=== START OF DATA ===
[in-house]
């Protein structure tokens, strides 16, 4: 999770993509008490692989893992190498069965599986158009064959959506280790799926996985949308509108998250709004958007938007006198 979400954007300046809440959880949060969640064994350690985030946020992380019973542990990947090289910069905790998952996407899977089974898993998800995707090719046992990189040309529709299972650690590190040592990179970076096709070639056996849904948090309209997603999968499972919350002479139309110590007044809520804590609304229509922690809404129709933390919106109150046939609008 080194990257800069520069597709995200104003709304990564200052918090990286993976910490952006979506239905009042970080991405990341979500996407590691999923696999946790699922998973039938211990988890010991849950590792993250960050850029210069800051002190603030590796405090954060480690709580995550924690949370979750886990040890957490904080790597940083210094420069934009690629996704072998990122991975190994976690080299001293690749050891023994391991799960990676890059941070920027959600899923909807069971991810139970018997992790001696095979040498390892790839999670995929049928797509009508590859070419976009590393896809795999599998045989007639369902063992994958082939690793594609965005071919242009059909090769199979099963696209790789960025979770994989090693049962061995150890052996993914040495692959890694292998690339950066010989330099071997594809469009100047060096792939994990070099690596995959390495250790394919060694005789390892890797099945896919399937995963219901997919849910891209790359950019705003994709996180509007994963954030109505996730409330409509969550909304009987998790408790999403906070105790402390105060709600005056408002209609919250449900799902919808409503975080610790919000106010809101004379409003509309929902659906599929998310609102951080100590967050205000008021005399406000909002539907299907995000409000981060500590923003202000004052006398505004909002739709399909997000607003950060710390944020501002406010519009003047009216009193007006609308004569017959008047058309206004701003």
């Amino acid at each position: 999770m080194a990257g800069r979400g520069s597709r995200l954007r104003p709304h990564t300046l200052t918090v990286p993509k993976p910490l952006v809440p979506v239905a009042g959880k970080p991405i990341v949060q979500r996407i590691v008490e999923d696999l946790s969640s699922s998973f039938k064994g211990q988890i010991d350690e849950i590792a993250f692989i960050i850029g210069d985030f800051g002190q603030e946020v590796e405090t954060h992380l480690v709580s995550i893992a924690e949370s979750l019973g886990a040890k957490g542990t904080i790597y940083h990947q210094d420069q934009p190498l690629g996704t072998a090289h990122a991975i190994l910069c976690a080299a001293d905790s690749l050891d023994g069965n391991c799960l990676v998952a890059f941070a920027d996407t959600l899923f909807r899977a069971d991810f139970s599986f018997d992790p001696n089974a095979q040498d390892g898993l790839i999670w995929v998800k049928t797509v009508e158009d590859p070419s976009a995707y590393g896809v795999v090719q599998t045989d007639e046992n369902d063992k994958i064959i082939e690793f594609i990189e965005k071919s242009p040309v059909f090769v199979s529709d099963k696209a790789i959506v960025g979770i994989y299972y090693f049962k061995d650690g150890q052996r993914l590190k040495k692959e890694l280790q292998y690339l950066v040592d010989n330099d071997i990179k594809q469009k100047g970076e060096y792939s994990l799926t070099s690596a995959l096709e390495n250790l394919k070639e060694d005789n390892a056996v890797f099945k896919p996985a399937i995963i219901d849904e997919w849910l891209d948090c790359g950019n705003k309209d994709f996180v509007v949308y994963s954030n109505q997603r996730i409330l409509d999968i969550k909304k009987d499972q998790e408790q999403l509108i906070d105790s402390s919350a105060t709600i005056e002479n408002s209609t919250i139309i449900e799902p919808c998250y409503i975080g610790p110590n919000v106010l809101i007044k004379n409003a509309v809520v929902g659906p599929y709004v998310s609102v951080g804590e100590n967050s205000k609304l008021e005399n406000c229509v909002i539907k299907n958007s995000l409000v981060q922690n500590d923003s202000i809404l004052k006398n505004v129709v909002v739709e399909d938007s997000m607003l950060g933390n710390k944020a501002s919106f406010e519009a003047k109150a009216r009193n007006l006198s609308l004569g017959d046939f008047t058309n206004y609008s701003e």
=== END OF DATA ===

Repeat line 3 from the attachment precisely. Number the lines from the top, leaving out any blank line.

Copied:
């Amino acid at each position: 999770m080194a990257g800069r979400g520069s597709r995200l954007r104003p709304h990564t300046l200052t918090v990286p993509k993976p910490l952006v809440p979506v239905a009042g959880k970080p991405i990341v949060q979500r996407i590691v008490e999923d696999l946790s969640s699922s998973f039938k064994g211990q988890i010991d350690e849950i590792a993250f692989i960050i850029g210069d985030f800051g002190q603030e946020v590796e405090t954060h992380l480690v709580s995550i893992a924690e949370s979750l019973g886990a040890k957490g542990t904080i790597y940083h990947q210094d420069q934009p190498l690629g996704t072998a090289h990122a991975i190994l910069c976690a080299a001293d905790s690749l050891d023994g069965n391991c799960l990676v998952a890059f941070a920027d996407t959600l899923f909807r899977a069971d991810f139970s599986f018997d992790p001696n089974a095979q040498d390892g898993l790839i999670w995929v998800k049928t797509v009508e158009d590859p070419s976009a995707y590393g896809v795999v090719q599998t045989d007639e046992n369902d063992k994958i064959i082939e690793f594609i990189e965005k071919s242009p040309v059909f090769v199979s529709d099963k696209a790789i959506v960025g979770i994989y299972y090693f049962k061995d650690g150890q052996r993914l590190k040495k692959e890694l280790q292998y690339l950066v040592d010989n330099d071997i990179k594809q469009k100047g970076e060096y792939s994990l799926t070099s690596a995959l096709e390495n250790l394919k070639e060694d005789n390892a056996v890797f099945k896919p996985a399937i995963i219901d849904e997919w849910l891209d948090c790359g950019n705003k309209d994709f996180v509007v949308y994963s954030n109505q997603r996730i409330l409509d999968i969550k909304k009987d499972q998790e408790q999403l509108i906070d105790s402390s919350a105060t709600i005056e002479n408002s209609t919250i139309i449900e799902p919808c998250y409503i975080g610790p110590n919000v106010l809101i007044k004379n409003a509309v809520v929902g659906p599929y709004v998310s609102v951080g804590e100590n967050s205000k609304l008021e005399n406000c229509v909002i539907k299907n958007s995000l409000v981060q922690n500590d923003s202000i809404l004052k006398n505004v129709v909002v739709e399909d938007s997000m607003l950060g933390n710390k944020a501002s919106f406010e519009a003047k109150a009216r009193n007006l006198s609308l004569g017959d046939f008047t058309n206004y609008s701003e």